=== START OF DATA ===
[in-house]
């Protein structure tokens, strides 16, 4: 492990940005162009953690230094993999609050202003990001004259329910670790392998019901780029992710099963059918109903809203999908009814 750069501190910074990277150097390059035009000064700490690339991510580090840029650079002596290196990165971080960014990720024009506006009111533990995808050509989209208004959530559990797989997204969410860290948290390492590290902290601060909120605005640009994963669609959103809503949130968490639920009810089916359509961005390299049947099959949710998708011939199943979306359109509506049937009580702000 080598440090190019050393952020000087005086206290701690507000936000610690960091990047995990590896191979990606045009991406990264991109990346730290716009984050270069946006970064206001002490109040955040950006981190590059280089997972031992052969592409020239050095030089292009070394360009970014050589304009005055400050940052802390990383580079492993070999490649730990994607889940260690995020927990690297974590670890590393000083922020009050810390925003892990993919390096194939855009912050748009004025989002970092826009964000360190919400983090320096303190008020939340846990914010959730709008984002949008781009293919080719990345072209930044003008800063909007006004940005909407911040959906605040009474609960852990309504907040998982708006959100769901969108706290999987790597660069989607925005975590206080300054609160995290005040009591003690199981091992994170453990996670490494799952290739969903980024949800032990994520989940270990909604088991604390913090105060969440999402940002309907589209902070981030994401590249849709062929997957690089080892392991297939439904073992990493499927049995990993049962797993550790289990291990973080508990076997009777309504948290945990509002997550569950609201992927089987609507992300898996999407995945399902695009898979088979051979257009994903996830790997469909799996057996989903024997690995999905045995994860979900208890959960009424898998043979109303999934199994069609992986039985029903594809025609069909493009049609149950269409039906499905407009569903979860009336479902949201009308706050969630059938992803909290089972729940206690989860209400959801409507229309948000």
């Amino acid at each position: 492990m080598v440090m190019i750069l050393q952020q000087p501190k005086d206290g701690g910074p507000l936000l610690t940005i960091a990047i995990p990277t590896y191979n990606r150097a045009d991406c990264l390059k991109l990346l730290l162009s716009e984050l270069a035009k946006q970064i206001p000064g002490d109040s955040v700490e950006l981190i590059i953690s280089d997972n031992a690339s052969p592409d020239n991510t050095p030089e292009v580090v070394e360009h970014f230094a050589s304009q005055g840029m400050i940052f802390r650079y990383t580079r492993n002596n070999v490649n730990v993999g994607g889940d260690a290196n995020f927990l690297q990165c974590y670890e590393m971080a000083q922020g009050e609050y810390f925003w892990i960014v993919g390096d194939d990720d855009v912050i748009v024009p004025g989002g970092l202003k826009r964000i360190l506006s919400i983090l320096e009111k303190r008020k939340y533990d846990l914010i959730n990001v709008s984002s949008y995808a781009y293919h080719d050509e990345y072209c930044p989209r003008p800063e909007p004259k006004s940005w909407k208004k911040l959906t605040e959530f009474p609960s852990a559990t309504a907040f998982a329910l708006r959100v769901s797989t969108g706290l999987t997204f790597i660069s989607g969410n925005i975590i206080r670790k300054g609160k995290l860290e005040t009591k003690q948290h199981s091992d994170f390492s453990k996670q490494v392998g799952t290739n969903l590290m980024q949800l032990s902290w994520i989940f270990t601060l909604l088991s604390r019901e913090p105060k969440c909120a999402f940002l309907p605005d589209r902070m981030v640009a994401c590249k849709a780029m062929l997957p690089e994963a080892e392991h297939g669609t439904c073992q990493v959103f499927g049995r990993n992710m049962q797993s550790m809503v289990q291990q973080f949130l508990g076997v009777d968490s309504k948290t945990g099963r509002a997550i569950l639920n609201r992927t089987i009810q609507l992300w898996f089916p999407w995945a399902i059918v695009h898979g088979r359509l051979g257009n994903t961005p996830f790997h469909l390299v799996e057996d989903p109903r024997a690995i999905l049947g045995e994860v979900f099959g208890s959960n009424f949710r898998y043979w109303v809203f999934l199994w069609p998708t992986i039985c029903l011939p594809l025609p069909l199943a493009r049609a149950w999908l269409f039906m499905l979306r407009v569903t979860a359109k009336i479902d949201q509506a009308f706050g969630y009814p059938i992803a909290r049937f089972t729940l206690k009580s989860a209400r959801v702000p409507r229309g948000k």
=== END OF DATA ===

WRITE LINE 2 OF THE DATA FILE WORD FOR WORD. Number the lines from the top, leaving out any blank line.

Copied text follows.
């Protein structure tokens, strides 16, 4: 492990940005162009953690230094993999609050202003990001004259329910670790392998019901780029992710099963059918109903809203999908009814 750069501190910074990277150097390059035009000064700490690339991510580090840029650079002596290196990165971080960014990720024009506006009111533990995808050509989209208004959530559990797989997204969410860290948290390492590290902290601060909120605005640009994963669609959103809503949130968490639920009810089916359509961005390299049947099959949710998708011939199943979306359109509506049937009580702000 080598440090190019050393952020000087005086206290701690507000936000610690960091990047995990590896191979990606045009991406990264991109990346730290716009984050270069946006970064206001002490109040955040950006981190590059280089997972031992052969592409020239050095030089292009070394360009970014050589304009005055400050940052802390990383580079492993070999490649730990994607889940260690995020927990690297974590670890590393000083922020009050810390925003892990993919390096194939855009912050748009004025989002970092826009964000360190919400983090320096303190008020939340846990914010959730709008984002949008781009293919080719990345072209930044003008800063909007006004940005909407911040959906605040009474609960852990309504907040998982708006959100769901969108706290999987790597660069989607925005975590206080300054609160995290005040009591003690199981091992994170453990996670490494799952290739969903980024949800032990994520989940270990909604088991604390913090105060969440999402940002309907589209902070981030994401590249849709062929997957690089080892392991297939439904073992990493499927049995990993049962797993550790289990291990973080508990076997009777309504948290945990509002997550569950609201992927089987609507992300898996999407995945399902695009898979088979051979257009994903996830790997469909799996057996989903024997690995999905045995994860979900208890959960009424898998043979109303999934199994069609992986039985029903594809025609069909493009049609149950269409039906499905407009569903979860009336479902949201009308706050969630059938992803909290089972729940206690989860209400959801409507229309948000």